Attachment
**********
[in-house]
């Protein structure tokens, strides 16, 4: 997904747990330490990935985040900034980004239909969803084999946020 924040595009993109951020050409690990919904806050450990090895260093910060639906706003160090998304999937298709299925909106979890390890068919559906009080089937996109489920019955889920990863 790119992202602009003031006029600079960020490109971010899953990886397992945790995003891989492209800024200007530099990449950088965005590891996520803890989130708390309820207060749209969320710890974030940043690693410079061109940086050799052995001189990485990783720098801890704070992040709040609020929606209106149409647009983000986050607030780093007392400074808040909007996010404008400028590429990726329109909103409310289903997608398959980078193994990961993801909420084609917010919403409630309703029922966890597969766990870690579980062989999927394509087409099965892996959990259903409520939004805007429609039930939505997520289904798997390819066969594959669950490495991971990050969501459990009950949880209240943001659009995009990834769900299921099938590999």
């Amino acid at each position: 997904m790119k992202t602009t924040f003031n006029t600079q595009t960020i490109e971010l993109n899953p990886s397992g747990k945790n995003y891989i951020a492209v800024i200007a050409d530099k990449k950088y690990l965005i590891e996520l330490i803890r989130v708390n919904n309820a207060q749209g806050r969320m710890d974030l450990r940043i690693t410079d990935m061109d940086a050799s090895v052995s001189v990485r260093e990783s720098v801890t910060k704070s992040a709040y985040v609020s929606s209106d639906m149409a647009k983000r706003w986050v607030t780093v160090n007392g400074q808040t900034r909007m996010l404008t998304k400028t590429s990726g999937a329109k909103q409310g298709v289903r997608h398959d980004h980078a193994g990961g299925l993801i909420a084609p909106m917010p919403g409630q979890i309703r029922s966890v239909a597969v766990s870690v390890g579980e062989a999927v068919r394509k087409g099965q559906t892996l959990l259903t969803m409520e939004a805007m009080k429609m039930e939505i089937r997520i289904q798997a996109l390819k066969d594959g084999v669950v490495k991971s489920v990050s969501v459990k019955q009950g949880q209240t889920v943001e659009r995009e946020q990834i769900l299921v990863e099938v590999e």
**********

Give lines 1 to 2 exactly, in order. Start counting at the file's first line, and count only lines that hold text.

[in-house]
């Protein structure tokens, strides 16, 4: 997904747990330490990935985040900034980004239909969803084999946020 924040595009993109951020050409690990919904806050450990090895260093910060639906706003160090998304999937298709299925909106979890390890068919559906009080089937996109489920019955889920990863 790119992202602009003031006029600079960020490109971010899953990886397992945790995003891989492209800024200007530099990449950088965005590891996520803890989130708390309820207060749209969320710890974030940043690693410079061109940086050799052995001189990485990783720098801890704070992040709040609020929606209106149409647009983000986050607030780093007392400074808040909007996010404008400028590429990726329109909103409310289903997608398959980078193994990961993801909420084609917010919403409630309703029922966890597969766990870690579980062989999927394509087409099965892996959990259903409520939004805007429609039930939505997520289904798997390819066969594959669950490495991971990050969501459990009950949880209240943001659009995009990834769900299921099938590999």